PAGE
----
As the price of cotton drops we ask when will this filter through to the price of t-shirts
Online PR News – 23-July-2011 – – Cotton prices have fallen 53% since March 15th. t-shirt printers, wholesale t-shirt companies, and consumers must now be asking “When will these prices filter through to us?” This is a very difficult question to answer, as major manufacturers bought in as much raw cotton as they could during the crisis of late 2010 and the cotton that was purchased at that time won’t be hitting the shelves until late spring 2012. This has left the manufacturers somewhat high and dry as they are reluctant to follow the latest price trends and reduce their prices which would result in losses. One thing is for sure it looks like the quarterly price increases, that the industry has had to endure over the last 18 months have finally come to an end and it is only a matter of time before t-shirt prices start to fall. Starworld clothing has already reduced the prices of most of their 100% cotton products.
Although cotton is the major factor in the price of t-shirts (The price of cotton is responsible for 60% of the cost of a t-shirt) another significant cost is the rise in living standards and wages in the far east which is not only driving up the cost of wages, and therefore production costs but the new found wealth in these regions is also increasing demand for products that were previously exclusively exported to richer economies. This trend is likely to continue and must be offset against any fall in commodity prices.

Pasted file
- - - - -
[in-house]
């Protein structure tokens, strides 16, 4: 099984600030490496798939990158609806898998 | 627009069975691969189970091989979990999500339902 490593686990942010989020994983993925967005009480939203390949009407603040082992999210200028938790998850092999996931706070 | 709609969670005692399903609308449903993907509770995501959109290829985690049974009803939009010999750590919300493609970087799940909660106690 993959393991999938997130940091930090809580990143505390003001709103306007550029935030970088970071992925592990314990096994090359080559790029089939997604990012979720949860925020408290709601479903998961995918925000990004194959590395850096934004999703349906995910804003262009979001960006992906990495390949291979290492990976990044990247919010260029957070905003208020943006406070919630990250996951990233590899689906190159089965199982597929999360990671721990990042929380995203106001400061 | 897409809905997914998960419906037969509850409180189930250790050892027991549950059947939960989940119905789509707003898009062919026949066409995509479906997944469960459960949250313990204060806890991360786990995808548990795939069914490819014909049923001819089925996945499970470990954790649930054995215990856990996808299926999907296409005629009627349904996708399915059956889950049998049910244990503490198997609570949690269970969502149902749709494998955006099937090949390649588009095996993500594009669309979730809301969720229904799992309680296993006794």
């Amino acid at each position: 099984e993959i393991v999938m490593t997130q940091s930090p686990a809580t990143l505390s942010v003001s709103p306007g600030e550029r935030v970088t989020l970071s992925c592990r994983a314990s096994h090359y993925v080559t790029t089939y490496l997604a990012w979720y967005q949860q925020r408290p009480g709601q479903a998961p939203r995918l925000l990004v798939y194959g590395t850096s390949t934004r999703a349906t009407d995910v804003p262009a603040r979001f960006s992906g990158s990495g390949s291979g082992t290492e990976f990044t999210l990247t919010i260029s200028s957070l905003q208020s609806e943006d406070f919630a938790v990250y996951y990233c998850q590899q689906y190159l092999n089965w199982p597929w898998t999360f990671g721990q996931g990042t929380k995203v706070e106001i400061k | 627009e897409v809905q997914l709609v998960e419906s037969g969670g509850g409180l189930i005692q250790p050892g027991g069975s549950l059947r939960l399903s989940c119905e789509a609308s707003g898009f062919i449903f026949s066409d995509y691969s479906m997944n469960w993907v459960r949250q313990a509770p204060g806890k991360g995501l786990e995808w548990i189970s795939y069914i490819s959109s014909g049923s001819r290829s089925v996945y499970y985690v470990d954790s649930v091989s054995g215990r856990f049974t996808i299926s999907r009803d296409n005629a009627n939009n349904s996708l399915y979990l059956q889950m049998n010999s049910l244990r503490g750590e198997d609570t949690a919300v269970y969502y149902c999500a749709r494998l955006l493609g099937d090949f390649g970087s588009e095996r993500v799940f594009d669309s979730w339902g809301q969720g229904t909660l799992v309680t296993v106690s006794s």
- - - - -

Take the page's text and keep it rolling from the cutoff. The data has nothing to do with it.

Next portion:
A less volatile market will be welcome in the t-shirt industry especially the t-shirt printing business which operates on narrow profit margins. The industry has seen a lot of business lost from promotions and marketing companies that like to buy in bulk at the budget end of the market. With the cost of t-shirts almost doubling in 12 months these companies are finding it hard to justify the increases to their clients and are switching to other methods of marketing.
"There's never been this kind of volatility in cotton—ever," Eric Wiseman, chief executive of VF Corp., the world's largest apparel company, said in an interview on Thursday. Cotton prices are still 300
% higher than they were 3 years ago and the recent sharp fall may only be a blip, but as American farmers have swapped their crops back into cotton from soya and the new harvests in Pakistan are forecast to be above target it does look like any global cotton shortages are behind us and we can all start looking forward to cheaper clothing